Moving on to the songs themselves: This is a compact little firecracker indeed, with an average track time of four minutes and change. The tunes, despite some speed-ups and random breakdowns, are deceptively accessible things, laden with hooks soaring guitars and an almost psychedelic feeling. Now, I wasn't born in the sixties, but if this is what the psychedelic boom sounded like, I'll book a trip to Woodstock faster than you can say "I saw Hendrix burn his Strat.". Despite being lumped in with the "black metal" scene (which they still have ties to, mind), they're not the average, run of the mill BM band. The lyrics deal with philosophical issues; Oystein manages to namedrop Copernicus in a song, which is a rare thing for anyone to do (irrespective of genre). So no; no typicality here at all.

In closing, I wish they had continued down this path. Both "Origin" and "Universal" are strong showings, but neither really gave me the mix of sensuous melody and spine-tingling atmosphere that "Epic" did, which is why I will always turn to this disc when I need a fix of the 'Bork. So my rating is 4.5 stars, rounded up to 5.

Report this review (#458723)
Posted Friday, June 10, 2011 | Review Permalink
Prog Sothoth
Prog Metal Team
3 stars Borknagar can mean a lot of things: an alien race, an insect that eats trees, or a deviant sexual act. Apparently the name is just a name, as the band didn't wish to be tied down genre-wise by a title that adheres to strict categorization, which in a way gives them prog credentials before even hearing the music. Name your band Skullripper or Satan's Buttocks and you'll likely have a tougher time convincing potential fans that your brand of metal is intrinsically progressive, although Gorguts managed that feat. Borknagar's version of extreme metal doesn't shoot for off-kilter weirdness though; they play a rather melodic and easy-on-the-ears variety while maintaining enough aggression and speediness to easily hold on to their classification here.

The base of their music is symphonic black metal. There's the atonal goblin rasps, sections bolstered by blastbeats, tremolo riffs and plenty of keyboards to add extra layers to the mix. The mix itself seems to almost favor the keyboards by merely giving them an equal push to the front as the guitars sound-wise. But other aspects of the band give them a bit of identity separate from the numerous Emperor clones that began clogging metal sections of large and soon to be defunct record chain stores in the late 90s. By the time this album was released, that whole scene had mostly withered out, possibly due to the backlash involving a few bands of that ilk that became commercially successful by underground standards, but Borknagar stuck to their guns and evolved their sound somewhat with a strong hammond organ presence and an increasing majestic and far from 'grim' sounding chord sequences. Vintersorg's clean vocals continue to be used frequently, and why not since the guy can sing, and does so without resorting to falsettos, 'gruffiness' or a soft approach. The lyrics have next to nothing to do with typical morbid subject matter, focusing instead on the mysteries of life, the universe and everything. No mention of Douglas Adams though.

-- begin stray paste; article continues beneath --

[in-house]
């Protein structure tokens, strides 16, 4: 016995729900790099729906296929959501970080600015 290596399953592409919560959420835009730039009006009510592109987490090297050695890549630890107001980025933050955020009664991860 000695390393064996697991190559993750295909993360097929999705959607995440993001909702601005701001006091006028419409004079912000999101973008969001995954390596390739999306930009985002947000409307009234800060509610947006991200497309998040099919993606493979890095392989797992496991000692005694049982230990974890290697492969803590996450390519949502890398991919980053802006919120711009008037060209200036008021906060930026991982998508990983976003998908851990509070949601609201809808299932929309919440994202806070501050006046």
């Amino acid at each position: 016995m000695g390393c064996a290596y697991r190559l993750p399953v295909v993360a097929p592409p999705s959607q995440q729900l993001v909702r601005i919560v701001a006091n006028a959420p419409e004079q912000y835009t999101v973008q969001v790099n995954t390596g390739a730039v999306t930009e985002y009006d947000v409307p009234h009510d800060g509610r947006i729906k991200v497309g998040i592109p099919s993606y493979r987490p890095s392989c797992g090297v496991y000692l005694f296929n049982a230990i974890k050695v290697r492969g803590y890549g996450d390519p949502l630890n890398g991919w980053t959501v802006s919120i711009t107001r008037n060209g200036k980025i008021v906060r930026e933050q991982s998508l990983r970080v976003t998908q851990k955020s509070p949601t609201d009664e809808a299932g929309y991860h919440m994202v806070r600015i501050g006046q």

To be honest though, their style gets a bit tiresome after awhile with all the bombast and a production that's tight, clear but lacking in atmosphere. I actually prefer a couple of their early works just because they just felt more organic rather than clinical, but I could just be thinking this because I've heard enough bands with elements this album possesses that it doesn't strike a chord except on a few occasions. "The Inner Ocean Hypothesis" without a doubt remains memorable though thanks to the cool piano, drum and bass jazziness going on at times. Probably my favorite track off the album.

I can't fault the band at what they do; they most certainly are a talented bunch, including the vocalist, and there are plenty of quality moments throughout that stand out after repeated listens. As a whole though, it doesn't grab me like it would have done if it were released in the mid-nineties...although I'm guessing it would've thrown me across the room if that was the case.

Report this review (#761846)
Posted Friday, June 1, 2012 | Review Permalink